On July 24, 2023, an en banc Eleventh Circuit joined the majority of circuits to find that just one text is sufficient to establish standing to bring a Telephone Consumer Protection Act (“TCPA”) claim. The decision, Drazen v. Pinto, — F.4th —, 2023 WL 4699939 (11th Cir. July 24, 2023), not only undoes the panel’s original holding, but also reverses course from the Eleventh Circuit’s prior decision in Salcedo v. Hanna, 936 F.3d 1162 (11th Cir. 2019), which held that a Plaintiff who received a single text message did not have TCPA standing.
On December 15, 2016, in The Travelers Indemnity Co. of Connecticut v. Max Margulis, et al., the U.S. District Court for the Eastern District of Missouri ruled that an insurer did not have a duty to defend its policyholder in a suit alleging a violation of the Telephone Consumer Protection Act (“TCPA”). Margulis …
Discussion headlines: New guidelines for IoT; Russia blocks access to LinkedIn; Standing under the TCPA; Long distance search warrant power
The DHS and NIST Release Guidelines for the IoT
A victory for net neutrality; U.S. may join Irish Facebook Data-Transfer case; EU-U.S. Privacy Shield by early July?; French Data Protection Authority opens GDPR consultation; FTC addresses proposed TCPA changes; DOJ and DHS cybersecurity sharing guidelines.
Federal appellate court upholds net neutrality
The U.S. Court of Appeals for the D.C. Circuit upheld “net neutrality” rules that require all broadband providers to treat internet traffic the same regardless of source. Last year, the Federal Communications Commission (“FCC”) issued its net neutrality decision, which reclassified broadband service as common carriers under the Communications Act and thus brought Internet service within the FCC’s power to regulate common carriers under Title II of the Communications Act. The FCC then issued rules banning providers from blocking, throttling, or otherwise degrading internet traffic lawful content, and also from engaging in paid prioritization of traffic.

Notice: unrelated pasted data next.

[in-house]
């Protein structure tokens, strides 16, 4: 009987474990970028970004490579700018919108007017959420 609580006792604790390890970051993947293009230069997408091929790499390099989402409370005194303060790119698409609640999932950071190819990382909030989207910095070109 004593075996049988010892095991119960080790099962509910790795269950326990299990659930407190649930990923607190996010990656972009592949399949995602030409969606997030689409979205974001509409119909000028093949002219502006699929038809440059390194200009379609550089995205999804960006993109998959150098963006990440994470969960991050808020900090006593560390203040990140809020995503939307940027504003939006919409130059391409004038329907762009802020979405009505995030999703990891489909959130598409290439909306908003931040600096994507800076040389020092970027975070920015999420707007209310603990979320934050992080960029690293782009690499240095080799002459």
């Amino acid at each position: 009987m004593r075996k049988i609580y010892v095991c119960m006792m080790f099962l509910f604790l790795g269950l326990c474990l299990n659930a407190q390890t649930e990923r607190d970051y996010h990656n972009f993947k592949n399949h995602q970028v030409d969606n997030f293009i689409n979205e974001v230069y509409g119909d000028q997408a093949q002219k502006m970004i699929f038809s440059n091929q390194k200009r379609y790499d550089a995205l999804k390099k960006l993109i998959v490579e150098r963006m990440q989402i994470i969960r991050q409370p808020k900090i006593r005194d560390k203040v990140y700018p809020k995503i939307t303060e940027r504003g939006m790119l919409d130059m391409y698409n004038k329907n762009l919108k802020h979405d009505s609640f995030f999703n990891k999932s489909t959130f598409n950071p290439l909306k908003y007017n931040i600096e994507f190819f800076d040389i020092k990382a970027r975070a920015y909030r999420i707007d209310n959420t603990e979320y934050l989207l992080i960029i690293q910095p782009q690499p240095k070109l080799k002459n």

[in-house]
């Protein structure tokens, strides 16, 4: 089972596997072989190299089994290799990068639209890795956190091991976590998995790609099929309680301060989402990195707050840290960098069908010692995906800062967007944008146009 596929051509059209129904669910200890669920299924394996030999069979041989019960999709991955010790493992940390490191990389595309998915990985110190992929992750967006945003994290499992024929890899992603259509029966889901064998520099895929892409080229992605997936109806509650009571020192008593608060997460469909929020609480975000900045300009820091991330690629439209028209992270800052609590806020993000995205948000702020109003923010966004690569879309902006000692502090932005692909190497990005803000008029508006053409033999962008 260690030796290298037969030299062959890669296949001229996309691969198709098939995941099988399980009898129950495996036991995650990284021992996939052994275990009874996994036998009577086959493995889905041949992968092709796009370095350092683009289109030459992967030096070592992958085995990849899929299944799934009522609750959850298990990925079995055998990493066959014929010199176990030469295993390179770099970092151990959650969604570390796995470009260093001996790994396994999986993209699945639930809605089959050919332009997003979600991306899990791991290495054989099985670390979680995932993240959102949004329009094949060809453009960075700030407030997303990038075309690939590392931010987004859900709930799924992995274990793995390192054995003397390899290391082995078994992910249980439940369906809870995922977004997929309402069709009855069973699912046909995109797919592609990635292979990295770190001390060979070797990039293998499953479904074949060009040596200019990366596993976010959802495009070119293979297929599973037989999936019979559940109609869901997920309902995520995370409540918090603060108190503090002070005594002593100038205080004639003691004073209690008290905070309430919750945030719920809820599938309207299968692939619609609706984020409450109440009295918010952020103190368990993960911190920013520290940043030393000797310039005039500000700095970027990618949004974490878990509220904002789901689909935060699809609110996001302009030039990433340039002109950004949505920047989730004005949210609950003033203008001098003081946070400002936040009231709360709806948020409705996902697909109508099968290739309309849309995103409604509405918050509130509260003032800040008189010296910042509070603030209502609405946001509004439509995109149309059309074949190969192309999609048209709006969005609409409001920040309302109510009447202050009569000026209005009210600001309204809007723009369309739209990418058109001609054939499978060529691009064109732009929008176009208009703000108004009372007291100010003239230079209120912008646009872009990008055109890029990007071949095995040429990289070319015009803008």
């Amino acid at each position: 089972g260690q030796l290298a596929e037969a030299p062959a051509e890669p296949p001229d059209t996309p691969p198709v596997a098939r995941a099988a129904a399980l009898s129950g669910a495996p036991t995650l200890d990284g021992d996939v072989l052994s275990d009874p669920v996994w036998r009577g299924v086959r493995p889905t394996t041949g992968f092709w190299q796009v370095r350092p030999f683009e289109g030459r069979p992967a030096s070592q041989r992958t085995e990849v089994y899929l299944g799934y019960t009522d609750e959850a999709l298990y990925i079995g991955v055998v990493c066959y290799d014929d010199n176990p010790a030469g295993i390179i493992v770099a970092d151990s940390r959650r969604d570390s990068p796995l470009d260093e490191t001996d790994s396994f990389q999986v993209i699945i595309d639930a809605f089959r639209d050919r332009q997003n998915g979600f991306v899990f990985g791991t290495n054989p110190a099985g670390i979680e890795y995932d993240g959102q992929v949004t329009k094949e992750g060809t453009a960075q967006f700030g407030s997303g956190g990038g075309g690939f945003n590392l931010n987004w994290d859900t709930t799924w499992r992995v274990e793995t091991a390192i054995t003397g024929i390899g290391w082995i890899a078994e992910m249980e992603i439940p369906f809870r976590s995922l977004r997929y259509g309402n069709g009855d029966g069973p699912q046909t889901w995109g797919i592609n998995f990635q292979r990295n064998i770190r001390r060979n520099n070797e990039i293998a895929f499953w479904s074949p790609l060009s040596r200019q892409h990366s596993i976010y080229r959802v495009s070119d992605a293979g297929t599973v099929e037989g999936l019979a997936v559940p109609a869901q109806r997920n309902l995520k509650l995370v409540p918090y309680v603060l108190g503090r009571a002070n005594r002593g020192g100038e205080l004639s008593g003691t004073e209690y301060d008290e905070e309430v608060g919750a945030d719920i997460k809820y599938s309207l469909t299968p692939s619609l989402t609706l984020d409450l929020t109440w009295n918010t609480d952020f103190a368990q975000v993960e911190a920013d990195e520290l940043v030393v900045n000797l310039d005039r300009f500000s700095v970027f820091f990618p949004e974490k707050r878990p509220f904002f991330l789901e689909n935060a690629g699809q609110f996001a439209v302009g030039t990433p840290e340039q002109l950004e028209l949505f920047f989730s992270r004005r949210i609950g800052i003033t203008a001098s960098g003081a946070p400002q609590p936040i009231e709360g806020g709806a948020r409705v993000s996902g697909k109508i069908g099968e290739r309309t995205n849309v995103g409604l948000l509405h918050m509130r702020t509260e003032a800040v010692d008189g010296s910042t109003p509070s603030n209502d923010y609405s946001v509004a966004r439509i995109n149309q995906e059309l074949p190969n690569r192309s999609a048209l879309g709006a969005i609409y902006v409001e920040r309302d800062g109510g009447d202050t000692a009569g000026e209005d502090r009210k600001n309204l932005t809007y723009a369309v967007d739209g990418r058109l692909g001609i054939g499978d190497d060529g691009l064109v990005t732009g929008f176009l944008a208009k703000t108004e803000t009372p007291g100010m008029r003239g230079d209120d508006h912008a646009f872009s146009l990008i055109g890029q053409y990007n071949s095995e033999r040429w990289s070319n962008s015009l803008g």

A number of Internet service providers and other groups challenged the FCC’s authority to reclassify broadband service and promulgate such regulations. They also challenged the legality of the net neutrality rules. In a 115-page opinion, the D.C. Circuit rejected each challenge and, in doing so, affirmed the FCC’s power to regulate broadband service under Title II of the Communications Act. The court also rejected the argument that net neutrality impacts service providers’ First Amendment rights, explaining that a service provider “does not . . . ‘speak’ when providing neutral access to Internet content as common usage.”
The petitioners are expected to appeal the ruling to the Supreme Court. Unless the Court reverses this ruling, the FCC retains broad power to regulate Internet service providers as common carriers, and may use that power to continue implementing and enforcing regulations concerning open access to content as well as consumer privacy.…